U.S. Winter Outlook predicts warmer, drier South and cooler, wetter North Drought expected to persist in California and expand in the Southeast
October 20, 2016 Forecasters at NOAA’s Climate Prediction Center issued the U.S. Winter Outlook today, saying that La Nina is expected to influence winter conditions this year. The Climate Prediction Center issued a La Nina watch this month, predicting the climate phenomenon is likely to develop in late fall or early winter. La Nina favors drier, warmer winters in the southern U.S and wetter, cooler conditions in the northern U.S. If La Nina conditions materialize, forecasters say it should be weak and potentially short-lived.
“This climate outlook provides the most likely outcome for the upcoming winter season, but it also provides the public with a good reminder that winter is just up ahead and it’s a good time to prepare for typical winter hazards, such as extreme cold and snowstorms,” said Mike Halpert, deputy director, NOAA’s Climate Prediction Center. “Regardless of the outlook, there is always some chance for extreme winter weather, so prepare now for what might come later this winter.”
Other factors that often play a role in the winter weather include the Arctic Oscillation, which influences the number of arctic air masses that penetrate into the South and create nor'easters on the East Coast, and the Madden-Julian Oscillation, which can affect the number of heavy rain events in the Pacific Northwest.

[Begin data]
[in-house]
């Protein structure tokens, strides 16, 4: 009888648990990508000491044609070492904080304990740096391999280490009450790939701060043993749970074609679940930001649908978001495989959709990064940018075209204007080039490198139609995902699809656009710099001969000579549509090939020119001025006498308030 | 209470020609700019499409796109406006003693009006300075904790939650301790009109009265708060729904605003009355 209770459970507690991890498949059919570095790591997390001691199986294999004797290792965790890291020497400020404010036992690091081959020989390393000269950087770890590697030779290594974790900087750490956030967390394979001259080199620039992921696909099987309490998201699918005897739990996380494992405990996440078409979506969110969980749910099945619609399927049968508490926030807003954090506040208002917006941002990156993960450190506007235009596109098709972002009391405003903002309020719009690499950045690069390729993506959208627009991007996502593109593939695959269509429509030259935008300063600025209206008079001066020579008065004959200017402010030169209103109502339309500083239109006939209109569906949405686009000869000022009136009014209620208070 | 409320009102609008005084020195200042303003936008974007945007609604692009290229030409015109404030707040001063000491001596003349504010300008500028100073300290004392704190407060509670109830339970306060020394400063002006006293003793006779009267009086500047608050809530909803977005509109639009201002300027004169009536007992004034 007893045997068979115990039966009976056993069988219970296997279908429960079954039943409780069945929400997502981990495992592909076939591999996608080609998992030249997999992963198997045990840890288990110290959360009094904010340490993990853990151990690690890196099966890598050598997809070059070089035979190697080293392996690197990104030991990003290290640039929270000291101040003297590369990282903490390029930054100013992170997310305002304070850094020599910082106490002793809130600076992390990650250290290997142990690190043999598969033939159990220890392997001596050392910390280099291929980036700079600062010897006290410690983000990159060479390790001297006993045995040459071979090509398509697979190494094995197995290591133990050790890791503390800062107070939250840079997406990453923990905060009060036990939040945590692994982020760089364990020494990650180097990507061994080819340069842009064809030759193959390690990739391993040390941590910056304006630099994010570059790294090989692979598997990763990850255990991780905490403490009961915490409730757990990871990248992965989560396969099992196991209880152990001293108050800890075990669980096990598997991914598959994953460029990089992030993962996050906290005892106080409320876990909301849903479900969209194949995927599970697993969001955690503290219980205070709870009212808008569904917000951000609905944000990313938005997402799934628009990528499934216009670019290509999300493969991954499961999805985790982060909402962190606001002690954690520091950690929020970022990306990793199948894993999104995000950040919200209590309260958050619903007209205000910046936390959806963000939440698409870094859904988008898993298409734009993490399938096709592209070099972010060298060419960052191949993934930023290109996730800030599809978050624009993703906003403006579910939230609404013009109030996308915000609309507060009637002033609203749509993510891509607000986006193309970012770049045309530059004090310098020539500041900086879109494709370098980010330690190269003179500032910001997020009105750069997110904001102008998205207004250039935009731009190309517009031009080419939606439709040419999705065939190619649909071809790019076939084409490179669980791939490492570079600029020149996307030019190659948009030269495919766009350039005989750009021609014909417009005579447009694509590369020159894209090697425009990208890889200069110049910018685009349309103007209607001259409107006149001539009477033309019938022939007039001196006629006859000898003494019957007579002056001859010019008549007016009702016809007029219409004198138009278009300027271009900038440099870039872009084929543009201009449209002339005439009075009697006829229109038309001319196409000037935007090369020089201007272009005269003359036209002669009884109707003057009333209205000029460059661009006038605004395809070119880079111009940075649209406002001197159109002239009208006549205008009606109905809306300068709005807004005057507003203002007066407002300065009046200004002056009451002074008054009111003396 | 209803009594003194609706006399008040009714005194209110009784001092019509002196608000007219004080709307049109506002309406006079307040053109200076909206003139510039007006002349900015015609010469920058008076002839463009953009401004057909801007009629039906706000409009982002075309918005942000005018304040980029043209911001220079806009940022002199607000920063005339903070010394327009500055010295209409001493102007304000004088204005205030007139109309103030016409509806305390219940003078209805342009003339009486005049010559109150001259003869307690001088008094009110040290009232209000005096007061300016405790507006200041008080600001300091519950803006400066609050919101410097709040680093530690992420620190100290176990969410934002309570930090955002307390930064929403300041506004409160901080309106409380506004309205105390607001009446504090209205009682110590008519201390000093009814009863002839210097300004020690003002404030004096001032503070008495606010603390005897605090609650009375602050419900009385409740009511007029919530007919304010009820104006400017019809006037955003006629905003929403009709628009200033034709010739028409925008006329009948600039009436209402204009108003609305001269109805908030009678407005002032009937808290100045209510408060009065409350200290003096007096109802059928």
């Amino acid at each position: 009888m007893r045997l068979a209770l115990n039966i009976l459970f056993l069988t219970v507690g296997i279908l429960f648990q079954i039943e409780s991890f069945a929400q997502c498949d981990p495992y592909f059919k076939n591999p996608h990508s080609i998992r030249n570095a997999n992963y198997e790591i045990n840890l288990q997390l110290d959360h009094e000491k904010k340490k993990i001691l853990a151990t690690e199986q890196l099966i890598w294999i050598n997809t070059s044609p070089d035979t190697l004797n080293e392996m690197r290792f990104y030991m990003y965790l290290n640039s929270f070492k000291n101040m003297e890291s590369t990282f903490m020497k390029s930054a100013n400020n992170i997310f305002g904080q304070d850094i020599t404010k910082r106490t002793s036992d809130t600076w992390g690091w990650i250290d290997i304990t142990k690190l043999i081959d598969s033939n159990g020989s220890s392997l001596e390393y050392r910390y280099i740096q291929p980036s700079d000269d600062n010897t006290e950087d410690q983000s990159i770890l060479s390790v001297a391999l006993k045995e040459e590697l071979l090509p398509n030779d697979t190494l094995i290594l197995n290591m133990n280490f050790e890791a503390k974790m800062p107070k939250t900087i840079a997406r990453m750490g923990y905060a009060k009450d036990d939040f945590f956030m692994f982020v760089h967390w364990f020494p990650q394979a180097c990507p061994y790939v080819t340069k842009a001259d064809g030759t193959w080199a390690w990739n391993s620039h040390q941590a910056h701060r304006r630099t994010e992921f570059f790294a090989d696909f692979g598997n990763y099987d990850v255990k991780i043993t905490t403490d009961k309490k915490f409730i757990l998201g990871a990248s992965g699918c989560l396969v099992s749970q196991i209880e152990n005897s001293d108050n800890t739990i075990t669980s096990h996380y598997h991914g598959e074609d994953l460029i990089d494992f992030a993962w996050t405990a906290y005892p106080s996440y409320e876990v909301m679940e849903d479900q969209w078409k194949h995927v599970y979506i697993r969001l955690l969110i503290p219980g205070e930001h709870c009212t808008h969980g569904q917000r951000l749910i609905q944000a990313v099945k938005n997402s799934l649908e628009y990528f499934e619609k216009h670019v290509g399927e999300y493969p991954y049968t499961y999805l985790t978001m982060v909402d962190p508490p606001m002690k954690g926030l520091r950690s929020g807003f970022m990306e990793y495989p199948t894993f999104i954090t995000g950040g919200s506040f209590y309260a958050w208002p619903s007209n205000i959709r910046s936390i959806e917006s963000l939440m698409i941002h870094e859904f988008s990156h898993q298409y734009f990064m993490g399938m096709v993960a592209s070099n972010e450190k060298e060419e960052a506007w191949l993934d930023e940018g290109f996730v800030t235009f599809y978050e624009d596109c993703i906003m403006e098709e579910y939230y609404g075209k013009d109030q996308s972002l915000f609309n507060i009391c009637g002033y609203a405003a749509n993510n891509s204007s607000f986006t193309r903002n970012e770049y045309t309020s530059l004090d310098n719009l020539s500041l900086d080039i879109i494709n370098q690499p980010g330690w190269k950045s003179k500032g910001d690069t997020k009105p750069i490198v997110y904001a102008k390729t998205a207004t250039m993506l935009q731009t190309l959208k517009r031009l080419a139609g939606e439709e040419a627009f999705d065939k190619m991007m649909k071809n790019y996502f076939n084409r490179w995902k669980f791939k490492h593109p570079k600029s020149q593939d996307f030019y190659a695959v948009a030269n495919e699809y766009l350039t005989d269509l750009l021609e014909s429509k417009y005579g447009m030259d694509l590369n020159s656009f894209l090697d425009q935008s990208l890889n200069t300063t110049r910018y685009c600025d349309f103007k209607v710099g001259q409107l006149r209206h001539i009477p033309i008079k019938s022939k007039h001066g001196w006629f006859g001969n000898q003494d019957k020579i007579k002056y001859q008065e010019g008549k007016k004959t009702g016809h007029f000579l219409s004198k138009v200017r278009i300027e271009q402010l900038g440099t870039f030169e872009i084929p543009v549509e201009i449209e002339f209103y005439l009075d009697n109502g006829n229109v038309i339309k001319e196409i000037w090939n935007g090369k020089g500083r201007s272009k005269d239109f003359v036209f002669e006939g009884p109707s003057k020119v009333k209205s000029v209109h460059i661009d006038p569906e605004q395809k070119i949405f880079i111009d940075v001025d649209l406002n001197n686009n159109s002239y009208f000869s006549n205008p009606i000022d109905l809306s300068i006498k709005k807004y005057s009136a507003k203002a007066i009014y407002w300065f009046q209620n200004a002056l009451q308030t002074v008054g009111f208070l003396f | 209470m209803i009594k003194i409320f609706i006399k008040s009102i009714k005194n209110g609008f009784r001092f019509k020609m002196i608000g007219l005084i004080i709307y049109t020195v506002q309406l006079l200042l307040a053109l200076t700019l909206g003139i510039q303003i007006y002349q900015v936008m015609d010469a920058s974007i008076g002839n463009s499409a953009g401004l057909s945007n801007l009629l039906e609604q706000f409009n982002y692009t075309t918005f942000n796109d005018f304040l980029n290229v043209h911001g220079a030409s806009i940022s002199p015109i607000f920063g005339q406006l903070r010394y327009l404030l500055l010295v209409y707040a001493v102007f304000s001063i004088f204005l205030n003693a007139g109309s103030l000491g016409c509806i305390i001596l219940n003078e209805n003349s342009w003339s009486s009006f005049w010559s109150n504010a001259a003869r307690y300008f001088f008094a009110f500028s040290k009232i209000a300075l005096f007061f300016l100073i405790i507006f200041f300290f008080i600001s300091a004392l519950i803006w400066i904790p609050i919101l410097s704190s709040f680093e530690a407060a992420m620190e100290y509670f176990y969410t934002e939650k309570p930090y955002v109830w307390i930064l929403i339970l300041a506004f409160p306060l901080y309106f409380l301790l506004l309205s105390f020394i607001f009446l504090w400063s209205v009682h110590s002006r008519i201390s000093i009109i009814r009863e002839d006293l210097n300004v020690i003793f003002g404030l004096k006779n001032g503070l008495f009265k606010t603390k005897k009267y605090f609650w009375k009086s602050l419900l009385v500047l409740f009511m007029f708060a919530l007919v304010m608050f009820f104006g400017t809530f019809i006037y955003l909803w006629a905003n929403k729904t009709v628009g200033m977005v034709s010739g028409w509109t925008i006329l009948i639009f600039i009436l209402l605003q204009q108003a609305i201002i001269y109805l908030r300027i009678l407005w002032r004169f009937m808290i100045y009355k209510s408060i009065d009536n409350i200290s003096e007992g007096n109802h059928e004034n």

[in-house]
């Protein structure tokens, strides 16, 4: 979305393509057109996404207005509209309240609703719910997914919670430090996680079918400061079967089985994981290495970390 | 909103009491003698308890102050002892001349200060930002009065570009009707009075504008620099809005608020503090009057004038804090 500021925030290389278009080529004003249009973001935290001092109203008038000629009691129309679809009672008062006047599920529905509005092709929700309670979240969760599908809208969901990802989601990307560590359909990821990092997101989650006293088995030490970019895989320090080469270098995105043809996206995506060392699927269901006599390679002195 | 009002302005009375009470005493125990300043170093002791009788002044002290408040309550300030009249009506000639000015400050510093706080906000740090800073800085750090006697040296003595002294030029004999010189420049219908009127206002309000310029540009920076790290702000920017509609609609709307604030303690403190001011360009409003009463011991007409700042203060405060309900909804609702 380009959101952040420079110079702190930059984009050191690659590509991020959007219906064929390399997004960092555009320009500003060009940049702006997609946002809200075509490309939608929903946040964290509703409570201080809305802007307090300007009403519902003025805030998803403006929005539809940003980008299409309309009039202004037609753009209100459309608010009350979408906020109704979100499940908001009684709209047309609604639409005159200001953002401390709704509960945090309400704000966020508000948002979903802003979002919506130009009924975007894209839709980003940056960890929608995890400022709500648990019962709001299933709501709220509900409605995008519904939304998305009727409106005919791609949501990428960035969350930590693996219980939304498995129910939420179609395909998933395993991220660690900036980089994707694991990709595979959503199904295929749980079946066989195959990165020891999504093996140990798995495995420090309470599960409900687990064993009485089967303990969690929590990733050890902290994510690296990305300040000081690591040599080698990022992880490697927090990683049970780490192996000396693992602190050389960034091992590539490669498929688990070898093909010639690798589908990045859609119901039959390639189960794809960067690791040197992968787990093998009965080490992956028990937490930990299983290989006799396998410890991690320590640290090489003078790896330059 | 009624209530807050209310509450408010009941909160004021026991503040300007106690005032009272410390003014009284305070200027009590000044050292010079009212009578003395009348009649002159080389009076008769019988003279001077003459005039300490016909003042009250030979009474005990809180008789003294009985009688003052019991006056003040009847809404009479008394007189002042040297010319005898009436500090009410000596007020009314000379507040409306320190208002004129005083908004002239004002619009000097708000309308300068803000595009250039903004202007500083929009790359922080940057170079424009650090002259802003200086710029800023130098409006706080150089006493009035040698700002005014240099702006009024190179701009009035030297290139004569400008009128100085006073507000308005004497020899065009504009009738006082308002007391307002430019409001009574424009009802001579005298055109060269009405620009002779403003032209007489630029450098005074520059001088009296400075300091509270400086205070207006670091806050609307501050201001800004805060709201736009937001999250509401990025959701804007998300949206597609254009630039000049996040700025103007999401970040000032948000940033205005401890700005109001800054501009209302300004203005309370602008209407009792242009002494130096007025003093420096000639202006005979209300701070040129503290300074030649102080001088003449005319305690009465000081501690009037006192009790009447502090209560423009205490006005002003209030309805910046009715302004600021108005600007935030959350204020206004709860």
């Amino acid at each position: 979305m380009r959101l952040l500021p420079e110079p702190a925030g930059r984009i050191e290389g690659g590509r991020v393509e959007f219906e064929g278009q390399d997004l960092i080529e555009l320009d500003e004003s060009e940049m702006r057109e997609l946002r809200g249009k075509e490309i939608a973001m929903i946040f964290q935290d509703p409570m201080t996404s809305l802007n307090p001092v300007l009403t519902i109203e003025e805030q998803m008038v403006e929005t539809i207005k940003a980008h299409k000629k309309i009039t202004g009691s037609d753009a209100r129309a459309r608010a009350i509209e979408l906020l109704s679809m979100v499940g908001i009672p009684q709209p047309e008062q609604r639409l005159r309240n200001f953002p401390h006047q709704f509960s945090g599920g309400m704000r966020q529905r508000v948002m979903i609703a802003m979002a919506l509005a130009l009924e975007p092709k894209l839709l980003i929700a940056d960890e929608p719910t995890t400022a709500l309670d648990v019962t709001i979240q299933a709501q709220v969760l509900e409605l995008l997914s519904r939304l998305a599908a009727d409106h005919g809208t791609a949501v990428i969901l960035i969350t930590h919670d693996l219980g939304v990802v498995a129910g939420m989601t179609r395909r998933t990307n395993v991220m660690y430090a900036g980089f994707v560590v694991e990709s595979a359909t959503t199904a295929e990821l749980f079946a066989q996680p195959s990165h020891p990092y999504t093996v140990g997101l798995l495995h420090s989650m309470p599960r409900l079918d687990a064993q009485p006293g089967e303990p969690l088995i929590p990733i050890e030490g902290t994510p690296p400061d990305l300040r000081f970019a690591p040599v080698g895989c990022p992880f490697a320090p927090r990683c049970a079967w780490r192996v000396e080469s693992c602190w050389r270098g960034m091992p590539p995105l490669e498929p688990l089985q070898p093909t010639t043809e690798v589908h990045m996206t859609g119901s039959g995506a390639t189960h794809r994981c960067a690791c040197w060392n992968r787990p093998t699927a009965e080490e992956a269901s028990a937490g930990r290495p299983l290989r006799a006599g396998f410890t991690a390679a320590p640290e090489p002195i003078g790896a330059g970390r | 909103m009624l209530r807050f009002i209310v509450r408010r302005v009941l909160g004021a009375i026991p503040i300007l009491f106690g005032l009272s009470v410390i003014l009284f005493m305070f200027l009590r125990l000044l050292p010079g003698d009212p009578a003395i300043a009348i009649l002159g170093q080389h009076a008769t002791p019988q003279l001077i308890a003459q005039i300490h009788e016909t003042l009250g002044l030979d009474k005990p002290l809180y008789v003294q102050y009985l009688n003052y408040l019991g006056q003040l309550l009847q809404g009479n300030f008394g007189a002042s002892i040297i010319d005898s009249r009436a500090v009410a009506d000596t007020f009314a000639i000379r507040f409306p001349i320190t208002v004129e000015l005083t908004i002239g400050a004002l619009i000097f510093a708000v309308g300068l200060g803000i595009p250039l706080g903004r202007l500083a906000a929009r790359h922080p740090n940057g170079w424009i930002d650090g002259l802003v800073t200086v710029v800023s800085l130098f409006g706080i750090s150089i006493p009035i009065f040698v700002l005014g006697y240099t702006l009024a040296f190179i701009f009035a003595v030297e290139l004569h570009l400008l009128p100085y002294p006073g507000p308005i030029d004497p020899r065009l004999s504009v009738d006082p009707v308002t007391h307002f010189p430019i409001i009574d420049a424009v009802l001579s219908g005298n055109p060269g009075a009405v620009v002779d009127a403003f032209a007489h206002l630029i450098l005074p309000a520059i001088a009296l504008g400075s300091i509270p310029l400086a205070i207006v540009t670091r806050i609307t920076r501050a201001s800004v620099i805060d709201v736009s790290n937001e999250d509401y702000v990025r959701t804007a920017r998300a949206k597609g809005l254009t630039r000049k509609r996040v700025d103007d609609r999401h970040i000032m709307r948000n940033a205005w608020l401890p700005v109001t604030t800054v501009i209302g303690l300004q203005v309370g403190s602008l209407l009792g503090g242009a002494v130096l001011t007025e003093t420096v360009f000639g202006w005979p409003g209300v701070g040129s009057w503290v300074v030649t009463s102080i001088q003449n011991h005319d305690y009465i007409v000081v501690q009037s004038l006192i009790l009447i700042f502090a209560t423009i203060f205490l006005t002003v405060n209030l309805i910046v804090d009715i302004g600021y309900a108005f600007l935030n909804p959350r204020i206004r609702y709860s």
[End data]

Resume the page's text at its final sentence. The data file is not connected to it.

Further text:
Wetter than normal conditions are most likely in the northern Rockies, around the Great Lakes, in Hawaii and in western Alaska
Drier than normal conditions are most likely across the entire southern U.S. and southern Alaska.
Warmer than normal conditions are most likely across the southern U.S., extending northward through the central Rockies, in Hawaii, in western and northern Alaska and in northern New England.
Cooler conditions are most likely across the northern tier from Montana to western Michigan.
- The rest of the country falls into the “equal chance” category, meaning that there is not a strong enough climate signal in these areas to shift the odds, so they have an equal chance for above-, near-, or below-normal temperatures and/or precipitation
Drought will likely persist through the winter in many regions currently experiencing drought, including much of California and the Southwest
Drought is expected to persist and spread in the southeastern U.S. and develop in the southern Plains.
New England will see a mixed bag, with improvement in the western parts and persistence to the east.
Drought improvement is anticipated in northern California, the northern Rockies, the northern Plains and parts of the Ohio Valley.
VIDEO EXPLANATION: https://youtu.be/KF8YwYUcB_E